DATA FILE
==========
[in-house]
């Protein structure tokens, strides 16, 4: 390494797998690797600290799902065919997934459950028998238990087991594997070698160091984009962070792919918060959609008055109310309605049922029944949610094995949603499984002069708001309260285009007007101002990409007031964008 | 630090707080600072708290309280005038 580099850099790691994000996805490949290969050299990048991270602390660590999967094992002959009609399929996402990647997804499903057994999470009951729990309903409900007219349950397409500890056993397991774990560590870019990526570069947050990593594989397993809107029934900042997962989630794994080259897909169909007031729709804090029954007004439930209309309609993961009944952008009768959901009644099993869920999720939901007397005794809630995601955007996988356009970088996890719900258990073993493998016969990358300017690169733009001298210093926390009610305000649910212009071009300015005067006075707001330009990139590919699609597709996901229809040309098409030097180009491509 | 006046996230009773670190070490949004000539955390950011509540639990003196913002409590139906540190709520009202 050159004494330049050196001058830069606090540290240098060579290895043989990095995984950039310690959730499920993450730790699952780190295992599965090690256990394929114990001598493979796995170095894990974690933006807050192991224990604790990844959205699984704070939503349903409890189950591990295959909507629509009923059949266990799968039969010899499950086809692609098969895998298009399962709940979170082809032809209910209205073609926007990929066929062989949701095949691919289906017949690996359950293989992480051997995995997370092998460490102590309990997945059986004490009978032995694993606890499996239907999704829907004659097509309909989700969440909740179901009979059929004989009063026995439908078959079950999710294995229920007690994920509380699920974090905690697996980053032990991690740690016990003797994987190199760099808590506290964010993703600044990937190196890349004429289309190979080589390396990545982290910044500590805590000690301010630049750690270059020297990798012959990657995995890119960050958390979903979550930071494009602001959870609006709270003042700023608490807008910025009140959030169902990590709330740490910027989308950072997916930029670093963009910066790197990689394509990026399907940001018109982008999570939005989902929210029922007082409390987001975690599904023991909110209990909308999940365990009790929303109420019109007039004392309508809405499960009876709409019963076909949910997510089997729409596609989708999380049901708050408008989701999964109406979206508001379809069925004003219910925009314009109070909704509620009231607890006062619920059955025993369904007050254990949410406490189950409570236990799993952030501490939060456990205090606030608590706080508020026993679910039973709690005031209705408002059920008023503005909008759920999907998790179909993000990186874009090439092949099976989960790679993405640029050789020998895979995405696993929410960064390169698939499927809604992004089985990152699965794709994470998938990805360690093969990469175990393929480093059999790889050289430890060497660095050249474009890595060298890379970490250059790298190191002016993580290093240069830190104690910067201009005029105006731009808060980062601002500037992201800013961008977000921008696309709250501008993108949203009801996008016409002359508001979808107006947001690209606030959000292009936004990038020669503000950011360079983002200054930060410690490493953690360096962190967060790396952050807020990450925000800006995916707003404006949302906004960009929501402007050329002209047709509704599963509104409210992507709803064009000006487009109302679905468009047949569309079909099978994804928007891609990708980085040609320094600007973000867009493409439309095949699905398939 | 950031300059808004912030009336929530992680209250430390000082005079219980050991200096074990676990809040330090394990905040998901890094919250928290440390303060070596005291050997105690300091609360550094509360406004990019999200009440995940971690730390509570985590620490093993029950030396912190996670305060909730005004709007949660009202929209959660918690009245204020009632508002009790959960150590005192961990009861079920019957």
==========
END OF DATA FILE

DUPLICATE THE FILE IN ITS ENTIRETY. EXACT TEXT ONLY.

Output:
[in-house]
């Protein structure tokens, strides 16, 4: 390494797998690797600290799902065919997934459950028998238990087991594997070698160091984009962070792919918060959609008055109310309605049922029944949610094995949603499984002069708001309260285009007007101002990409007031964008 | 630090707080600072708290309280005038 580099850099790691994000996805490949290969050299990048991270602390660590999967094992002959009609399929996402990647997804499903057994999470009951729990309903409900007219349950397409500890056993397991774990560590870019990526570069947050990593594989397993809107029934900042997962989630794994080259897909169909007031729709804090029954007004439930209309309609993961009944952008009768959901009644099993869920999720939901007397005794809630995601955007996988356009970088996890719900258990073993493998016969990358300017690169733009001298210093926390009610305000649910212009071009300015005067006075707001330009990139590919699609597709996901229809040309098409030097180009491509 | 006046996230009773670190070490949004000539955390950011509540639990003196913002409590139906540190709520009202 050159004494330049050196001058830069606090540290240098060579290895043989990095995984950039310690959730499920993450730790699952780190295992599965090690256990394929114990001598493979796995170095894990974690933006807050192991224990604790990844959205699984704070939503349903409890189950591990295959909507629509009923059949266990799968039969010899499950086809692609098969895998298009399962709940979170082809032809209910209205073609926007990929066929062989949701095949691919289906017949690996359950293989992480051997995995997370092998460490102590309990997945059986004490009978032995694993606890499996239907999704829907004659097509309909989700969440909740179901009979059929004989009063026995439908078959079950999710294995229920007690994920509380699920974090905690697996980053032990991690740690016990003797994987190199760099808590506290964010993703600044990937190196890349004429289309190979080589390396990545982290910044500590805590000690301010630049750690270059020297990798012959990657995995890119960050958390979903979550930071494009602001959870609006709270003042700023608490807008910025009140959030169902990590709330740490910027989308950072997916930029670093963009910066790197990689394509990026399907940001018109982008999570939005989902929210029922007082409390987001975690599904023991909110209990909308999940365990009790929303109420019109007039004392309508809405499960009876709409019963076909949910997510089997729409596609989708999380049901708050408008989701999964109406979206508001379809069925004003219910925009314009109070909704509620009231607890006062619920059955025993369904007050254990949410406490189950409570236990799993952030501490939060456990205090606030608590706080508020026993679910039973709690005031209705408002059920008023503005909008759920999907998790179909993000990186874009090439092949099976989960790679993405640029050789020998895979995405696993929410960064390169698939499927809604992004089985990152699965794709994470998938990805360690093969990469175990393929480093059999790889050289430890060497660095050249474009890595060298890379970490250059790298190191002016993580290093240069830190104690910067201009005029105006731009808060980062601002500037992201800013961008977000921008696309709250501008993108949203009801996008016409002359508001979808107006947001690209606030959000292009936004990038020669503000950011360079983002200054930060410690490493953690360096962190967060790396952050807020990450925000800006995916707003404006949302906004960009929501402007050329002209047709509704599963509104409210992507709803064009000006487009109302679905468009047949569309079909099978994804928007891609990708980085040609320094600007973000867009493409439309095949699905398939 | 950031300059808004912030009336929530992680209250430390000082005079219980050991200096074990676990809040330090394990905040998901890094919250928290440390303060070596005291050997105690300091609360550094509360406004990019999200009440995940971690730390509570985590620490093993029950030396912190996670305060909730005004709007949660009202929209959660918690009245204020009632508002009790959960150590005192961990009861079920019957």